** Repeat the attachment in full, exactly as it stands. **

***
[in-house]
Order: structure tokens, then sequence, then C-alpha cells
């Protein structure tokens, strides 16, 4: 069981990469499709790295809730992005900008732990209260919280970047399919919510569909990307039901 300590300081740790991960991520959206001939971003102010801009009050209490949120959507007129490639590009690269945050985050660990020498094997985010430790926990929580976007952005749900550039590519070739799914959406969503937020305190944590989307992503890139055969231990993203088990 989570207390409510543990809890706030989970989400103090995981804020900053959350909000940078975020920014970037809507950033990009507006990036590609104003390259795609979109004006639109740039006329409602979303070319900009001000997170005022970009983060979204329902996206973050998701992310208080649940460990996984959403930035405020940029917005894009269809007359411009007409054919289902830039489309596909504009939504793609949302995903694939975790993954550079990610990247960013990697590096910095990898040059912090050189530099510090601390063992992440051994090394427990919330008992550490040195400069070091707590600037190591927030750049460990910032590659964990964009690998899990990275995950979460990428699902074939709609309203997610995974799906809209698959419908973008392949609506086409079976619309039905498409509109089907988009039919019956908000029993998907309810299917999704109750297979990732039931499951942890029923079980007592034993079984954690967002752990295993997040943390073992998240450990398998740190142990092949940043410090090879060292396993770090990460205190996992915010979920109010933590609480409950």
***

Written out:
[in-house]
Order: structure tokens, then sequence, then C-alpha cells
């Protein structure tokens, strides 16, 4: 069981990469499709790295809730992005900008732990209260919280970047399919919510569909990307039901 300590300081740790991960991520959206001939971003102010801009009050209490949120959507007129490639590009690269945050985050660990020498094997985010430790926990929580976007952005749900550039590519070739799914959406969503937020305190944590989307992503890139055969231990993203088990 989570207390409510543990809890706030989970989400103090995981804020900053959350909000940078975020920014970037809507950033990009507006990036590609104003390259795609979109004006639109740039006329409602979303070319900009001000997170005022970009983060979204329902996206973050998701992310208080649940460990996984959403930035405020940029917005894009269809007359411009007409054919289902830039489309596909504009939504793609949302995903694939975790993954550079990610990247960013990697590096910095990898040059912090050189530099510090601390063992992440051994090394427990919330008992550490040195400069070091707590600037190591927030750049460990910032590659964990964009690998899990990275995950979460990428699902074939709609309203997610995974799906809209698959419908973008392949609506086409079976619309039905498409509109089907988009039919019956908000029993998907309810299917999704109750297979990732039931499951942890029923079980007592034993079984954690967002752990295993997040943390073992998240450990398998740190142990092949940043410090090879060292396993770090990460205190996992915010979920109010933590609480409950």